I touched on the IPv6 addressing scheme a few weeks ago before and I wanted to continue the trend into a few more IPv6 related posts but that last IPS post spiked my interest, so I had to publish that one. Now we know the addressing scheme is different in IPv6 but what about the packet format? Obviously the packet headers will be larger because the source and destination addresses within that header are now 128 bits but let’s see what else we have in the IPv6 header:
Now that doesn’t look too intimidating right? I think that looks a little simpler compared to the IPv4 packet header. Now let’s see what we got going on here:
- Version: This field is in an IPv4 packet and simply tells us what version of IP we are running. Since this is an IPv6 packet it’s going to have a value of 6
- Traffic Class: This is the equivalent of the DiffServ/DSCP portion of the IPv4 packet which carries the QoS markings of the packet. Just like in IPv4 the first 6 bits are designated for the DSCP value, and the next 2 bits are for ECN (Explicit Congestion Notifications) capable devices.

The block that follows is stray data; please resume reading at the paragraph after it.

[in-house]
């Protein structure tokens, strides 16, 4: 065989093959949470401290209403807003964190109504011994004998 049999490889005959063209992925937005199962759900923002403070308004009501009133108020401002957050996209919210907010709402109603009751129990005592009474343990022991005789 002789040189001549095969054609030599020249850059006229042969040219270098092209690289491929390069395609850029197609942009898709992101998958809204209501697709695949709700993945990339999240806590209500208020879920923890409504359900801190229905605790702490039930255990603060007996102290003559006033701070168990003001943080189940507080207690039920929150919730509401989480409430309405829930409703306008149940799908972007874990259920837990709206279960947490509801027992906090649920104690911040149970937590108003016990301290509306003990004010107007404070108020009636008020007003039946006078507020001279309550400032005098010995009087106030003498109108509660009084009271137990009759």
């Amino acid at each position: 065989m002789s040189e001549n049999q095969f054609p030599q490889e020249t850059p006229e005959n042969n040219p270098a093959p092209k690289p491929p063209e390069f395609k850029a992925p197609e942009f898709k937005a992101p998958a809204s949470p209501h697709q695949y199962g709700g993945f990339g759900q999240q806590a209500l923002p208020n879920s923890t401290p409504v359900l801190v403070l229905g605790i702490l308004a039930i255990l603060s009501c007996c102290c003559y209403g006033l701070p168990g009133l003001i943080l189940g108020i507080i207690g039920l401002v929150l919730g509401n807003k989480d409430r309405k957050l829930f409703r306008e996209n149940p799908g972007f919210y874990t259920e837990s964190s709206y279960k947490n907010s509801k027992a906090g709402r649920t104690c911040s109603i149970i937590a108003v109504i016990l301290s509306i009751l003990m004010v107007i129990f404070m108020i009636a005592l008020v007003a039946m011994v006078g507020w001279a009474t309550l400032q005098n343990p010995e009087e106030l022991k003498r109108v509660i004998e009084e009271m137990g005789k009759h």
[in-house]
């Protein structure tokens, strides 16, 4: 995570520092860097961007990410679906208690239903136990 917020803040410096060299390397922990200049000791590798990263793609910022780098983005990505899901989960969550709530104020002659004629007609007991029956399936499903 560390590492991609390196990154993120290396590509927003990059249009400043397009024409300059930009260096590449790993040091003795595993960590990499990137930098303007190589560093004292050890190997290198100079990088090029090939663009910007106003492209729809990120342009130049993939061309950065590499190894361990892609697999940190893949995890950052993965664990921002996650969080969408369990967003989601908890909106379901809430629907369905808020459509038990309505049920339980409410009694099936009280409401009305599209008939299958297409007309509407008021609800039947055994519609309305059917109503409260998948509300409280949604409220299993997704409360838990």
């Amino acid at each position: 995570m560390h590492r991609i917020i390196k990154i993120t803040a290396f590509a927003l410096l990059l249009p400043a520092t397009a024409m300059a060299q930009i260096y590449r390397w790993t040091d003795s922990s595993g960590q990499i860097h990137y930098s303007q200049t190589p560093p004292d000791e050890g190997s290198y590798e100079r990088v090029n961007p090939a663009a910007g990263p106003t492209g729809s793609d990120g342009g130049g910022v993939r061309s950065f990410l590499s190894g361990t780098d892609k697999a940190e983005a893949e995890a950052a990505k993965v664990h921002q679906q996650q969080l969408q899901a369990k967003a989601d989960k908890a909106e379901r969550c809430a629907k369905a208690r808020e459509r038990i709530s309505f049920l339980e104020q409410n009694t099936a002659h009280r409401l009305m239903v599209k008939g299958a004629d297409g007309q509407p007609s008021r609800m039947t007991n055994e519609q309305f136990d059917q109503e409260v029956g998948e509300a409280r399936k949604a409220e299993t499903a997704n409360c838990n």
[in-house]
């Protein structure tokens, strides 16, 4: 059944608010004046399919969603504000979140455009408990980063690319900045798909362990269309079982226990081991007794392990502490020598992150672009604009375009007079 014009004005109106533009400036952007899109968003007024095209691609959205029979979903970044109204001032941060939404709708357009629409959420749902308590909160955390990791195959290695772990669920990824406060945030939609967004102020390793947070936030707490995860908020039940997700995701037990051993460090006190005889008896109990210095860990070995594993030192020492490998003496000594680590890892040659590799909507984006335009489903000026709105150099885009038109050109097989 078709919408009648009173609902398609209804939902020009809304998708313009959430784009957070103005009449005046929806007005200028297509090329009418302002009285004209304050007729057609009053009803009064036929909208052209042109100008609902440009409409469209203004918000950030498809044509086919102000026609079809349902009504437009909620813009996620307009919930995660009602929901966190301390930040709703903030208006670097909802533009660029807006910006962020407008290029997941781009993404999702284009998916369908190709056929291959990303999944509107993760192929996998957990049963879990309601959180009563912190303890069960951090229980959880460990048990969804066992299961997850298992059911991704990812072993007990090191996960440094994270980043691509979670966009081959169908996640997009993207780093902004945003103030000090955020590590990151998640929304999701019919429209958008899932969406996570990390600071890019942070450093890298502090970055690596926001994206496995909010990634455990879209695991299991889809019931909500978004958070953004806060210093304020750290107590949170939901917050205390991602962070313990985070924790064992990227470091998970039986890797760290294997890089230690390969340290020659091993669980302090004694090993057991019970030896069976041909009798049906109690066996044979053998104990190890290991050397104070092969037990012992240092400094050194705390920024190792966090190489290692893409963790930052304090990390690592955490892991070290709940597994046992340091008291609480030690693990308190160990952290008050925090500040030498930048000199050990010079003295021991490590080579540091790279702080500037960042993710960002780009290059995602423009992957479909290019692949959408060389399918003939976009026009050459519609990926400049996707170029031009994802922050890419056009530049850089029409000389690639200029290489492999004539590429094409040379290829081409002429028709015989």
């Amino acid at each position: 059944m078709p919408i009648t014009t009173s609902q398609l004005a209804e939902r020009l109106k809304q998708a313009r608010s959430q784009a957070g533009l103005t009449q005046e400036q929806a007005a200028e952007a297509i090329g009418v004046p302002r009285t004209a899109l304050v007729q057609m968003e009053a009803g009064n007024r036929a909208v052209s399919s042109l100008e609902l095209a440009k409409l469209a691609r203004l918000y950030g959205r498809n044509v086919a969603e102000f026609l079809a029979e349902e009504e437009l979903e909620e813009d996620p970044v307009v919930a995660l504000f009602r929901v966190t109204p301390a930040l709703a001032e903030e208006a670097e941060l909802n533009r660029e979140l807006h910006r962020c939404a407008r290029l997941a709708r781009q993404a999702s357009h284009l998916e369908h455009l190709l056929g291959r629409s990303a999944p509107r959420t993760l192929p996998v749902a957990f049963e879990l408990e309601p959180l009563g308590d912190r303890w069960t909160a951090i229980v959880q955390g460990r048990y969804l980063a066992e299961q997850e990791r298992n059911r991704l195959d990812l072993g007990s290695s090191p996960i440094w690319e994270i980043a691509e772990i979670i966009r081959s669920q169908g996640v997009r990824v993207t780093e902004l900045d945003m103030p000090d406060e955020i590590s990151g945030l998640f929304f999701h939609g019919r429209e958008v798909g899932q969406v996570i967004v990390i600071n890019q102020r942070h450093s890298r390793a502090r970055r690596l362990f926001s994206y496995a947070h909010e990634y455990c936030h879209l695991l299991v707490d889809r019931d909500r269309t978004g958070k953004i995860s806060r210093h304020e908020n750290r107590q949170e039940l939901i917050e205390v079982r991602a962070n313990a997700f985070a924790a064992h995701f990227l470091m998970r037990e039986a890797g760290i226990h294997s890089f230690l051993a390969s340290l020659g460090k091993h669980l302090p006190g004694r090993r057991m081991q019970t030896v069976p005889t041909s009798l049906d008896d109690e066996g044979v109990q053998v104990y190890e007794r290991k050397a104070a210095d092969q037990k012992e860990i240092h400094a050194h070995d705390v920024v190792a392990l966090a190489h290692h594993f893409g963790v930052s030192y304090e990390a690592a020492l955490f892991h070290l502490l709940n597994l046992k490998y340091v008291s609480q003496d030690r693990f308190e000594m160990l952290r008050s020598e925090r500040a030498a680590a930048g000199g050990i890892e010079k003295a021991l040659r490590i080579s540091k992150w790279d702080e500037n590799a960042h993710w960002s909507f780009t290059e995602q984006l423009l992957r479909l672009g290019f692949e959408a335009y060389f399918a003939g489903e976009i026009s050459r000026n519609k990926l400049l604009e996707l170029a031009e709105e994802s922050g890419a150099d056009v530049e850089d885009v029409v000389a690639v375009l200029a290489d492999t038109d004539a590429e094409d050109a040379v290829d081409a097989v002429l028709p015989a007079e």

- Flow Label: This field is 20 bits long and is defined in RFC 6437, I’ll admit finding information about the flow label is tough, but the RFC state this field could be used as a ‘hash’ for the routing devices look at and make forwarding decisions based on the field’s value. Its intention is for stateless ECMP (Equal Cost Multi-Path) or LAG mechanisms, but we will have to see how different vendors implement this feature. I’d take guess that IPv6 CEF will use the flow label, but I’ll have to wait and see.
- Payload Length: Specifies the size of the data payload following the IPv6 header.
- Next Header: This field is 8-bits and specifies the layer 4 transport protocol which follows the IP header. These values are hex format as well, you’ll notice ICMPv6 has a value of 0x3a, IPv6 protocol numbers use the same numbers that were used in IPv4. IANA’s list of protocol numbers can be found here.
- Hop Limit: This is also an 8-bit field and replaces the TTL field that was in the IPv4 header. Each hop decrements the hop limit value by 1 and when the hop limit reaches Zero the packet is discarded.
- Source/Destination: This should go without saying but it tells you the source IPv6 address of the packet and the destination IPv6 address this packet is destined to. As you would expect both of these field are 128-bits each.